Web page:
Here's Why Mirrors Seem To Flip Things Sideways But Not Upside Down

February 18, 2015 3:52 PM

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Newton's Cannonball In this thought experiment, we're meant to imagine a cannon (elevated high enough so that its projectile will avoid hitting anything on Earth) that fires its cannonball at a 90 degree angle to the Earth below it. The diagram above shows several possibilities for the cannonball's flight, depending on how fast it's going at the moment of launch. If it's too slow, it will eventually fall back down to Earth. If it's too fast, it will escape Earth's gravitation entirely and head out into space. If it's somewhere in the middle, it will be sent into orbit. This realization was a landmark in the study of gravitation, and laid the groundwork for satellites and space flight.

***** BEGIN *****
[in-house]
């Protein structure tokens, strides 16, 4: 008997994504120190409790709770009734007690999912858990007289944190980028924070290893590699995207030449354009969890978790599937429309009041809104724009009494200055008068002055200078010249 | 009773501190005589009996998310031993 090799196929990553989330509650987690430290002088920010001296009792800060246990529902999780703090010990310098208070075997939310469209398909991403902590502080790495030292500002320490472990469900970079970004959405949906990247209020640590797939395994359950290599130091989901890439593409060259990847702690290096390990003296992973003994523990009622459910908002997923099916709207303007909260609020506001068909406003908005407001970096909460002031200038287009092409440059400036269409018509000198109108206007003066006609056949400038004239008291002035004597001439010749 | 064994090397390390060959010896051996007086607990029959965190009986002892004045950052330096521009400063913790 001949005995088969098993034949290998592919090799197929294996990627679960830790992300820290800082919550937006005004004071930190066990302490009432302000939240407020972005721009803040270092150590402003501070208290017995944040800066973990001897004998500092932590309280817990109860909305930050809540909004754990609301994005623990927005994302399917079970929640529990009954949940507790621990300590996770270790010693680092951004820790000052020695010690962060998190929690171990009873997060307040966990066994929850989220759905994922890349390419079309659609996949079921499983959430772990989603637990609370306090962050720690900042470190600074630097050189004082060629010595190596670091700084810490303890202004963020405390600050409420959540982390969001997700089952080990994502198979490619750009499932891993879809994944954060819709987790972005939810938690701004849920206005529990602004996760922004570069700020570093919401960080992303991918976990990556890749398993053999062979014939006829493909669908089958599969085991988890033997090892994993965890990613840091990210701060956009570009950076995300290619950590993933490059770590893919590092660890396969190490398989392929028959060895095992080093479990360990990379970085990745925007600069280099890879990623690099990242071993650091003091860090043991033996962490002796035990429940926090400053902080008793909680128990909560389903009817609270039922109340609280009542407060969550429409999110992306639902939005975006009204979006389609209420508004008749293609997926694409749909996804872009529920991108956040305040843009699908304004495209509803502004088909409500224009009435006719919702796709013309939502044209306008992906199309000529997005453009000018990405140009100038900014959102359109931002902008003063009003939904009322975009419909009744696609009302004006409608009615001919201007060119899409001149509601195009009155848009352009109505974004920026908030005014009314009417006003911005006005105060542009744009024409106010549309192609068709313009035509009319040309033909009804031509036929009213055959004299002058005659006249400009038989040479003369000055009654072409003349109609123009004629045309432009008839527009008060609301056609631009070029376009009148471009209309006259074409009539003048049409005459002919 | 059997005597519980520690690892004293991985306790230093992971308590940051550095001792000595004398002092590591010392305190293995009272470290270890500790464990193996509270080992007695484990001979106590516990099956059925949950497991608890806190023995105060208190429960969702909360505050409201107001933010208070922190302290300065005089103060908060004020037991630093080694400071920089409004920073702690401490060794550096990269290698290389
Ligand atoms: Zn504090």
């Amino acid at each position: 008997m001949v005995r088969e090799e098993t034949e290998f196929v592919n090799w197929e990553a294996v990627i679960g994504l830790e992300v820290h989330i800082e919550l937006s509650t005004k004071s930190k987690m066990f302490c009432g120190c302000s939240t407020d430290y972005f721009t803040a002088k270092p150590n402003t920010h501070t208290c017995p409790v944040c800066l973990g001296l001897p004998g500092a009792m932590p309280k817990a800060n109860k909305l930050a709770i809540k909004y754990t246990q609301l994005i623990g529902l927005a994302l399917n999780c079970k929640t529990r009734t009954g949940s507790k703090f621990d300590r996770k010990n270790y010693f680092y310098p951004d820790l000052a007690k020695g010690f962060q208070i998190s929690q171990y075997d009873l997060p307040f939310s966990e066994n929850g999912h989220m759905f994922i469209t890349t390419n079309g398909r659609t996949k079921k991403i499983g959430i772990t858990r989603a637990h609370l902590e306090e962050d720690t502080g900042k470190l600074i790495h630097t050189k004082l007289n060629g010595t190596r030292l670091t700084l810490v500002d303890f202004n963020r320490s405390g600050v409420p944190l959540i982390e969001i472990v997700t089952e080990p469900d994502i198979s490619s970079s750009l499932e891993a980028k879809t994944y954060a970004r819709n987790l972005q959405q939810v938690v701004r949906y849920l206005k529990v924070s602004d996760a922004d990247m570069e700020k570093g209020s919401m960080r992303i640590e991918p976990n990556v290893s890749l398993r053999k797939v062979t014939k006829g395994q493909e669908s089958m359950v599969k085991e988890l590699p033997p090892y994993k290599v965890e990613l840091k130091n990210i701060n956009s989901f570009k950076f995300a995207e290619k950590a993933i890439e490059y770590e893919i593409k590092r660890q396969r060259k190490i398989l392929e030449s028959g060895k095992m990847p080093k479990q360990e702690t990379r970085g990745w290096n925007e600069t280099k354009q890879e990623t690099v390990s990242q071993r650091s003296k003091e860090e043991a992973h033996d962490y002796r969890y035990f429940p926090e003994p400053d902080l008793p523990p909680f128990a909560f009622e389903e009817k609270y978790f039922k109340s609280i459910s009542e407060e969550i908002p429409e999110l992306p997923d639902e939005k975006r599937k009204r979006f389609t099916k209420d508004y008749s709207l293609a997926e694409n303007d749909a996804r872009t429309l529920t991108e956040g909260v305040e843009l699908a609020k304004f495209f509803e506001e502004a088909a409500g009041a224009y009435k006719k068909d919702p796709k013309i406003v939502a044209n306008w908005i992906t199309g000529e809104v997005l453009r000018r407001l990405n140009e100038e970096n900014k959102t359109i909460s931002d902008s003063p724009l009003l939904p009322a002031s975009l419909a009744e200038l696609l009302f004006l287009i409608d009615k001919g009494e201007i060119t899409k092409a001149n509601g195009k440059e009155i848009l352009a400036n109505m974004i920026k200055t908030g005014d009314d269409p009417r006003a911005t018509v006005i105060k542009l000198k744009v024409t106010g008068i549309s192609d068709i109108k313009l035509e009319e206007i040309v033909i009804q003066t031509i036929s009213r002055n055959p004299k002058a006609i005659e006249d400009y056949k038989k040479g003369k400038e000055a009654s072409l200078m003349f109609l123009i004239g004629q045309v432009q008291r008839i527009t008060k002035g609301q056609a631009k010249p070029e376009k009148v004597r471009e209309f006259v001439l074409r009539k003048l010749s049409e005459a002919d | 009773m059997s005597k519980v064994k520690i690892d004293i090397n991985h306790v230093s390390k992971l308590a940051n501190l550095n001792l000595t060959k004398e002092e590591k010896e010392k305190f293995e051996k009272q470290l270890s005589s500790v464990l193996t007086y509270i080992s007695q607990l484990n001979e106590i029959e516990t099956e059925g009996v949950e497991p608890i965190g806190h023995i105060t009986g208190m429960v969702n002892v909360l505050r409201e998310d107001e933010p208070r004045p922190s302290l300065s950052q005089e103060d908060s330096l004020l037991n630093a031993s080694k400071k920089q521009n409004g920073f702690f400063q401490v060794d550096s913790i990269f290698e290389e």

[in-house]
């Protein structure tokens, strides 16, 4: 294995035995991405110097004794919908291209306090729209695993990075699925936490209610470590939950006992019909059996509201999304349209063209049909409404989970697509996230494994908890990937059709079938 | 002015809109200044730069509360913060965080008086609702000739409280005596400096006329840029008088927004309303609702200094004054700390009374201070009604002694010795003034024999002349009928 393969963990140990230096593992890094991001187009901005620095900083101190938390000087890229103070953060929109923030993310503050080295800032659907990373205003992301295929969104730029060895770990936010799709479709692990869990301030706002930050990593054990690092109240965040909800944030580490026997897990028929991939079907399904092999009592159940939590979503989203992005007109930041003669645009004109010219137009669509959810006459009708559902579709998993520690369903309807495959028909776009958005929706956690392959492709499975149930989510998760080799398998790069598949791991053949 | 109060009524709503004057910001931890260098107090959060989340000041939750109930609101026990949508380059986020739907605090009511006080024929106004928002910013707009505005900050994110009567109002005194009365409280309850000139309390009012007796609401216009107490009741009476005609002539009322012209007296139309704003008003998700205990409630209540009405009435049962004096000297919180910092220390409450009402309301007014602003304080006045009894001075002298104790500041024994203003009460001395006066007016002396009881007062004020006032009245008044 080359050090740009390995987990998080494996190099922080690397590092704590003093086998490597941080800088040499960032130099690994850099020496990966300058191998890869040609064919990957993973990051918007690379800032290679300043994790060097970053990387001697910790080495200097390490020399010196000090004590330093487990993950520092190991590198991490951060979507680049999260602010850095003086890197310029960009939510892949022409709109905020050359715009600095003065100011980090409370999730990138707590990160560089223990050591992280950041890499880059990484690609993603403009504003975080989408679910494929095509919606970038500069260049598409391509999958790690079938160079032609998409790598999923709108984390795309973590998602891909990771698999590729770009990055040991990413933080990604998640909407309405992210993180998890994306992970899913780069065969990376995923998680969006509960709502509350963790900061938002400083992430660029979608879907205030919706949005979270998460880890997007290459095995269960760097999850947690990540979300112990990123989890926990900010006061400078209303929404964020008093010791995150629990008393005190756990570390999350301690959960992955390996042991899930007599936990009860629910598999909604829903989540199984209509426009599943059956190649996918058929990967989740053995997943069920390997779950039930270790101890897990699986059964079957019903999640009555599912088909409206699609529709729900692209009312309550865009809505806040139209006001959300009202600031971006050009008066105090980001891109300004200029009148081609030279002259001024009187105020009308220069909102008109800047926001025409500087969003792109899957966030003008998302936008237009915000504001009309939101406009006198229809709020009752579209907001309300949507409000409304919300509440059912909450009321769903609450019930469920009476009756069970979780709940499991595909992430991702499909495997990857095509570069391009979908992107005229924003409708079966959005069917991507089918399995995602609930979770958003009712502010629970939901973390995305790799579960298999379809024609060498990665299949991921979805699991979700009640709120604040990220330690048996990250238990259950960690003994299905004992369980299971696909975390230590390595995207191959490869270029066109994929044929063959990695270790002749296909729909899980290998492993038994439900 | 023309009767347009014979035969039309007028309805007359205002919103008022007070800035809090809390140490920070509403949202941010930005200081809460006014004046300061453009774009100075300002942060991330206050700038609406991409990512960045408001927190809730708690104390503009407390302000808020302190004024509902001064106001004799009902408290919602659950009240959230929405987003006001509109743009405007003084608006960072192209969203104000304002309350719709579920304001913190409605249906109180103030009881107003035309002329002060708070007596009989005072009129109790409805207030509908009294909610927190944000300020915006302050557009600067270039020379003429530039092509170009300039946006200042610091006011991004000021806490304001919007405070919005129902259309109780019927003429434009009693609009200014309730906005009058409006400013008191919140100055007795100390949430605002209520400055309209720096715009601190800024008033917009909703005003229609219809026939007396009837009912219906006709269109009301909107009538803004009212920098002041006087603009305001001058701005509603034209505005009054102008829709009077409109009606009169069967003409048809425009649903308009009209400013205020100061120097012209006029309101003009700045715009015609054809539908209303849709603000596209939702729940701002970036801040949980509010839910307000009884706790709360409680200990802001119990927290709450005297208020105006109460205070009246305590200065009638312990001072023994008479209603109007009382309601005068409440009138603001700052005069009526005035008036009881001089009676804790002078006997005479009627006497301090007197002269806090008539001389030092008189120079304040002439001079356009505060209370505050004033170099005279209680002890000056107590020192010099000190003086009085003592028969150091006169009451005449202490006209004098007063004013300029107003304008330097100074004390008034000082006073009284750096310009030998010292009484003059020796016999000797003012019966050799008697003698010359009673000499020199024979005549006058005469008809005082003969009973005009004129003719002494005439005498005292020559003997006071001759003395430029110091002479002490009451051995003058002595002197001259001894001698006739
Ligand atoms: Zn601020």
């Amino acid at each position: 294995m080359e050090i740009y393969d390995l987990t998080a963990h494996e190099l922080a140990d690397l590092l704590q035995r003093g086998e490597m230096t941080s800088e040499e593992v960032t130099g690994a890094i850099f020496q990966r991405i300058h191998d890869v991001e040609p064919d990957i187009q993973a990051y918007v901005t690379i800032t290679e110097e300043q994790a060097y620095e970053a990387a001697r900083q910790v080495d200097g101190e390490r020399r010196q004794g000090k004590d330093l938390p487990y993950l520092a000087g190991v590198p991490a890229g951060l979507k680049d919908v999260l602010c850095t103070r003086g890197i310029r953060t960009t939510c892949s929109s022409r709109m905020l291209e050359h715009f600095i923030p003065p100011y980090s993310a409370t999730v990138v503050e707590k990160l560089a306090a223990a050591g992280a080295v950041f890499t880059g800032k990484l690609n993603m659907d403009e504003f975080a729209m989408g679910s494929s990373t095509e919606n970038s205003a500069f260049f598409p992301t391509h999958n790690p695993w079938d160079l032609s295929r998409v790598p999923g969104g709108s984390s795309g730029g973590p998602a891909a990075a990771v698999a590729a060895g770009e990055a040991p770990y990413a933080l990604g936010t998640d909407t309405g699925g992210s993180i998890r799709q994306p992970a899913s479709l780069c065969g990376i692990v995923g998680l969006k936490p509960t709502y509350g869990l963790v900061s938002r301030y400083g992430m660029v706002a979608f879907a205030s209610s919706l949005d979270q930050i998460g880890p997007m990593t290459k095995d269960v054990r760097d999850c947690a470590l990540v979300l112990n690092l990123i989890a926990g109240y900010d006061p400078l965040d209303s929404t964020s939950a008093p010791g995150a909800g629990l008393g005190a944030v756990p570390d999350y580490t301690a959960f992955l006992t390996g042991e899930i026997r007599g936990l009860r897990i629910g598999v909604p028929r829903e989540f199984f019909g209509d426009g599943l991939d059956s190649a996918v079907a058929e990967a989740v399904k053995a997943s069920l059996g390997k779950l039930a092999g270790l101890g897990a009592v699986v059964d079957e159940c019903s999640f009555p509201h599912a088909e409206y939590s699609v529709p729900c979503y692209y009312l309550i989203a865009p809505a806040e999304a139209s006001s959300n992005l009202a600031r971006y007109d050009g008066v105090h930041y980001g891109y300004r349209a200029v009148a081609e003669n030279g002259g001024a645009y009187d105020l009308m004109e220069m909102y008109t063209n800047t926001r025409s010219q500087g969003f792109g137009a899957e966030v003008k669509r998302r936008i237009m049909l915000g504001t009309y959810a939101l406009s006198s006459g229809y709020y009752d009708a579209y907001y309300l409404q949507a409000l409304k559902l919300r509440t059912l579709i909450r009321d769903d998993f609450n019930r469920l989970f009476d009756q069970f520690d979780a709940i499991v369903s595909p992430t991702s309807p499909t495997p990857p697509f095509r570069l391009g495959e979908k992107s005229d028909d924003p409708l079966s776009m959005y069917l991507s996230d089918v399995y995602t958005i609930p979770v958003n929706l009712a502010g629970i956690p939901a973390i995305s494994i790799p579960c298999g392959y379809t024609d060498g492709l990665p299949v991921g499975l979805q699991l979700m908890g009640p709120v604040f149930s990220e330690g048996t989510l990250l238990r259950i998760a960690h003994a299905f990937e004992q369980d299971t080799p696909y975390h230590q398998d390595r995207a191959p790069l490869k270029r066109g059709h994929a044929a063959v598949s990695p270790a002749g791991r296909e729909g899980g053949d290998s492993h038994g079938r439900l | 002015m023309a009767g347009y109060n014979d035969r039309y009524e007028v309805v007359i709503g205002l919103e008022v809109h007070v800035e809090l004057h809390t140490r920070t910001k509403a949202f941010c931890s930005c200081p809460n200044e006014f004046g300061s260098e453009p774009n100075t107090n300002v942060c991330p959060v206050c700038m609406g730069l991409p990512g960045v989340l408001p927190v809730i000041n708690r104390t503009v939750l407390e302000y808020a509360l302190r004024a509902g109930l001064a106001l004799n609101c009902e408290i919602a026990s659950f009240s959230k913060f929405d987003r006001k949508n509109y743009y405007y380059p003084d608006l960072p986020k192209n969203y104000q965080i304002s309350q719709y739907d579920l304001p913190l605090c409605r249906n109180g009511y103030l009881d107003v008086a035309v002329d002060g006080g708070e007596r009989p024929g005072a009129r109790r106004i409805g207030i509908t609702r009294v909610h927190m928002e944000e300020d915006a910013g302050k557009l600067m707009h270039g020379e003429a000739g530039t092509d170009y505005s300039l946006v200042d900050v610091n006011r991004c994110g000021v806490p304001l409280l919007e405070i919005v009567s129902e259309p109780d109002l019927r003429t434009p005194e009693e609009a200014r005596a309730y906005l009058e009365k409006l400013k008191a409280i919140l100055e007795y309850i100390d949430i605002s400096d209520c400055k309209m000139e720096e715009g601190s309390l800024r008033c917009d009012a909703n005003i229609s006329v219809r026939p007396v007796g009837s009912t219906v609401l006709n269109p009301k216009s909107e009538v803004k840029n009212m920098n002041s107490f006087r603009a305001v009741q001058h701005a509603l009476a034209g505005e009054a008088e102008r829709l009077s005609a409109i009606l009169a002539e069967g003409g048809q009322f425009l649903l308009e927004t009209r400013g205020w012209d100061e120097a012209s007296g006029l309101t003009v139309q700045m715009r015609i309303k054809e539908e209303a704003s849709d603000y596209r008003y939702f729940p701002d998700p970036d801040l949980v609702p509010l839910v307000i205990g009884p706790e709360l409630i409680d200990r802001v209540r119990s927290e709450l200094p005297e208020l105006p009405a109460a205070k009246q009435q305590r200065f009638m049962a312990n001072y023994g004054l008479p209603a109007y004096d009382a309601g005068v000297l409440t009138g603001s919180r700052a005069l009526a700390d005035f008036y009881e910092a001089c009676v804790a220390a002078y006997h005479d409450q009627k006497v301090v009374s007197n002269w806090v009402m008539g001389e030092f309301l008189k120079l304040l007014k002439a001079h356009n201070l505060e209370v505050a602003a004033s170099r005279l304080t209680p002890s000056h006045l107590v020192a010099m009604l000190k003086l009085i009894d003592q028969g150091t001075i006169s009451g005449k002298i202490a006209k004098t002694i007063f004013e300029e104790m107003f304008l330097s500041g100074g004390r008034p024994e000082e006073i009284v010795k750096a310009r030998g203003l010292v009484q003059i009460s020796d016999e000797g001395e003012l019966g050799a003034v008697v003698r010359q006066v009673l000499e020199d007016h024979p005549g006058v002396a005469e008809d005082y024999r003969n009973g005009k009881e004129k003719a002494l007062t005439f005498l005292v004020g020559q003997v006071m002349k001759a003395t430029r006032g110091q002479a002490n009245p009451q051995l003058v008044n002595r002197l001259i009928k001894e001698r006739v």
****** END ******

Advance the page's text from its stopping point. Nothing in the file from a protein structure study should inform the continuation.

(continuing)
Molyneux's Problem "Suppose a man born blind, and now adult, and taught by his touch to distinguish between a cube and a sphere of the same metal, and nighly of the same bigness, so as to tell, when he felt one and the other, which is the cube, which is the sphere. Suppose then the cube and the sphe...

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